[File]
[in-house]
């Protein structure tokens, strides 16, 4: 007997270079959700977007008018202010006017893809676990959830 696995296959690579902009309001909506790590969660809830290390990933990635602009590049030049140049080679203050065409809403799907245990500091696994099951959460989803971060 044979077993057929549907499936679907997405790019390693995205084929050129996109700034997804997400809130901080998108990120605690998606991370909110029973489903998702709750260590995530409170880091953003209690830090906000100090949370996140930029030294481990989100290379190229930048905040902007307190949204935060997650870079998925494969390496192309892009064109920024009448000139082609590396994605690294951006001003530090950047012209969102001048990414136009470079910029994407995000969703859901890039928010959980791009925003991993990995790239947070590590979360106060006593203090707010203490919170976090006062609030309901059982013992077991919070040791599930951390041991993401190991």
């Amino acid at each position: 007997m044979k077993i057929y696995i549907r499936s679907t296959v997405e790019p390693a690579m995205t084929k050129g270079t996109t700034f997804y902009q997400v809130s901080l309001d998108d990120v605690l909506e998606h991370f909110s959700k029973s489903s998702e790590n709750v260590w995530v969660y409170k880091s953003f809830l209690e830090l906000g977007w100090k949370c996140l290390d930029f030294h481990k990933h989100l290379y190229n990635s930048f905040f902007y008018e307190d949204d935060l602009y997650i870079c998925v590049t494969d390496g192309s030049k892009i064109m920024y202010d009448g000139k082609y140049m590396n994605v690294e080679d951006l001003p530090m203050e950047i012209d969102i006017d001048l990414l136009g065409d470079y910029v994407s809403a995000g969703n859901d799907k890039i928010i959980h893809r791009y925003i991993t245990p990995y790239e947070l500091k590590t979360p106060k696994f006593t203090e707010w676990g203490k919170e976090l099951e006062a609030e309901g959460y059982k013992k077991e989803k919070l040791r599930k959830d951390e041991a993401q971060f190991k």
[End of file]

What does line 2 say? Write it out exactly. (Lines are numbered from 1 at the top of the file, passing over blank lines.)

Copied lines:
């Protein structure tokens, strides 16, 4: 007997270079959700977007008018202010006017893809676990959830 696995296959690579902009309001909506790590969660809830290390990933990635602009590049030049140049080679203050065409809403799907245990500091696994099951959460989803971060 044979077993057929549907499936679907997405790019390693995205084929050129996109700034997804997400809130901080998108990120605690998606991370909110029973489903998702709750260590995530409170880091953003209690830090906000100090949370996140930029030294481990989100290379190229930048905040902007307190949204935060997650870079998925494969390496192309892009064109920024009448000139082609590396994605690294951006001003530090950047012209969102001048990414136009470079910029994407995000969703859901890039928010959980791009925003991993990995790239947070590590979360106060006593203090707010203490919170976090006062609030309901059982013992077991919070040791599930951390041991993401190991």